“He just didn’t perform well,” Amaro said. “He didn’t perform to the level that we were expecting. He graciously took an assignment to go to the minor leagues to work on some things. He didn’t do well there. We’re hoping we could get something out of him on the positive side.”
In two years with the Phillies, Eaton has a 14-18 won-lost record and a 6.10 earned run average. In 19 starts this past season he had a 3-8 record and a 5.71 e.r.a. In seven minor league starts he had a 0-5 record with a 7.02 e.r.a. He had attracted the Phillies’ interest with an 11-5 record for the Padres in 2005 and a 7-4 record with the Rangers in 2006.
Eaton said he had some nagging injuries during the 2007 season – he was on the disabled list for two weeks in August with an inflamed right shoulder – and had a magnetic reasonance imaging test on his bothersome back early in 2008 but opted not to have surgery. His pitching, he said, reflected the ailments.
“This off-season I’m going to spend a lot of time getting back to the mechanics I used to have,” he said. “I’m not throwing the way I used to. I was more of sidearm than the more traditional three-quarters. I lost a lot of movement on my pitches.”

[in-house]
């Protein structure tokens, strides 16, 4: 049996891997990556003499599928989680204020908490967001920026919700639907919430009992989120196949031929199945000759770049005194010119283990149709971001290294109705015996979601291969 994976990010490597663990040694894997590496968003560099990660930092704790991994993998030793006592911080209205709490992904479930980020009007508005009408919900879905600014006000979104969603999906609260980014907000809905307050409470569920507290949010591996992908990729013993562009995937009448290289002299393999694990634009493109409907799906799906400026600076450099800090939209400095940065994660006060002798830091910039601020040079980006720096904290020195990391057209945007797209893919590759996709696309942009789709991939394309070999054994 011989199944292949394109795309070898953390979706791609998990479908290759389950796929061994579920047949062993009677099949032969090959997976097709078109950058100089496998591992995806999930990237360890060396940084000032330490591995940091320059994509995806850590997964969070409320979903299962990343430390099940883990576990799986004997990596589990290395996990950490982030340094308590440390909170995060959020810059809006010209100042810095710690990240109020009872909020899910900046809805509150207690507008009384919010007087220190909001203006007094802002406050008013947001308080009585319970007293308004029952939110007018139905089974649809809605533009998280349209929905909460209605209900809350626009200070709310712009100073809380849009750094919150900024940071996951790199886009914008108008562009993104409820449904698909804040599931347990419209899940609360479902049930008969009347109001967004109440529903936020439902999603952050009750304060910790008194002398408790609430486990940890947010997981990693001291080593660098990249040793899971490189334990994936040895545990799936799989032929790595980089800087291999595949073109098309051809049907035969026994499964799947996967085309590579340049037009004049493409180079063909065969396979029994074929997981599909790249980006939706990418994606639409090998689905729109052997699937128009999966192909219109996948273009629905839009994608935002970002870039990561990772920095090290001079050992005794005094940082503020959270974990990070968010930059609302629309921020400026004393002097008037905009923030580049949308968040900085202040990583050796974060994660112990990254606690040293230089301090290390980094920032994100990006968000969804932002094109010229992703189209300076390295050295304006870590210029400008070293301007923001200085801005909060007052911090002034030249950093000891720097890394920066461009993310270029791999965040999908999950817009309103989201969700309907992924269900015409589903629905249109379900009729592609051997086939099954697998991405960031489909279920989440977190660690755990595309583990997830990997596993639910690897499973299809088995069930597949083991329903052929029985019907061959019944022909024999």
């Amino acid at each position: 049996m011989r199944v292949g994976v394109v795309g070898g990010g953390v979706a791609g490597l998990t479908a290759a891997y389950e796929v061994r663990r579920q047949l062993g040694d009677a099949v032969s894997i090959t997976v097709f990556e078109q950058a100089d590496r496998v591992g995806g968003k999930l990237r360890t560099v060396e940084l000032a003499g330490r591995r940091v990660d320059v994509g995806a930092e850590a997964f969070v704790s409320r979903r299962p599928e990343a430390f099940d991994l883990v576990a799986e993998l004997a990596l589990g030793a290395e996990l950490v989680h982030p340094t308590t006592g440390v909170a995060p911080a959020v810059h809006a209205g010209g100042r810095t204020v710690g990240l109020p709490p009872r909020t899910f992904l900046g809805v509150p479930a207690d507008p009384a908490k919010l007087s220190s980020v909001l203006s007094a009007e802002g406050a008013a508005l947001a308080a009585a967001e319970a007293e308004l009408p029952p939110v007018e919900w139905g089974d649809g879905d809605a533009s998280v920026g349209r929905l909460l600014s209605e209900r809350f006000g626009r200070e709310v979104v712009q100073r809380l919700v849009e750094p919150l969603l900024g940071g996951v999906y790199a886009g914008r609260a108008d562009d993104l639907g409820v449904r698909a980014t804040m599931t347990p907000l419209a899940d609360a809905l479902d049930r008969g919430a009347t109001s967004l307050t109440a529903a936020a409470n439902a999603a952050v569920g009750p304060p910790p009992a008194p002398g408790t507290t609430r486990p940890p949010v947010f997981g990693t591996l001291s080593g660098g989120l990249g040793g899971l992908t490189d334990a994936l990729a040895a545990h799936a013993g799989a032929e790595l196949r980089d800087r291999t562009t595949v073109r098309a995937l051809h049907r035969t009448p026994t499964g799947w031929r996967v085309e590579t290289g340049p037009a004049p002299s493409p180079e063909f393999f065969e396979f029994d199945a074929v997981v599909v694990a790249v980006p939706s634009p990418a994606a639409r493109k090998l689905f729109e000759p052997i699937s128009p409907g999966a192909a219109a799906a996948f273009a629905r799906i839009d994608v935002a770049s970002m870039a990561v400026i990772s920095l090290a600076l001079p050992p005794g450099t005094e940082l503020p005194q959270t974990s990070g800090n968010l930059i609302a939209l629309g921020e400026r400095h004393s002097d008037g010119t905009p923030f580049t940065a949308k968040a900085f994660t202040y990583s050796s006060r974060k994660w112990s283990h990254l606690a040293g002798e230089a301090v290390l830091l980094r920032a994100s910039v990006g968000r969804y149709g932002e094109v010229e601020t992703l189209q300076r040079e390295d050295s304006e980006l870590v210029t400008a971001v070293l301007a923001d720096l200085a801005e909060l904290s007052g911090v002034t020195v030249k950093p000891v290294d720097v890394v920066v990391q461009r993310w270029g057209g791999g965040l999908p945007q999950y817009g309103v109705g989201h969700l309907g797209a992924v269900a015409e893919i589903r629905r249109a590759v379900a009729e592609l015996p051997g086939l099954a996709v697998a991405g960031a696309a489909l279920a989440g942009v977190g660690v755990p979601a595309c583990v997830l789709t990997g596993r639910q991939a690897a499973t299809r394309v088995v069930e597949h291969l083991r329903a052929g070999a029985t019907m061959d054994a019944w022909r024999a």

Eaton didn’t say it, but based on some of the things he said, it appeared that the Phillies didn’t do much to try to correct his mechanical problems. For example, when a team sends a veteran pitcher to the minors during the season, a pitching coach will work with him to correct his mechanical problems.
But Eaton said, “I wasn’t necessarily sent down to fix the mechanics. I was trying to fix things myself. When I went down I wasn’t necessarily focusing on mechanics. I was told to go down and get my command back. Get guys out.”
Asked if the Phillies’ pitching coach, Rich Dubee, worked with him to fix his problems, Eaton said, “I don’t know if Rich knew what was wrong. He didn’t see a lot of me, when I was good, for him to look at video and know what I’m supposed to look like. For him to try to create something when he didn’t know what it used to be, it’s kind of tough.”
When Eaton returned to the Phillies, he didn’t pitch, not even in relief. There were a few times the Phillies needed a starter, but it was never Eaton. Why not? “You’d have to ask them,” he said. “I didn’t ask them. There wasn’t necessarily a lot of communication.”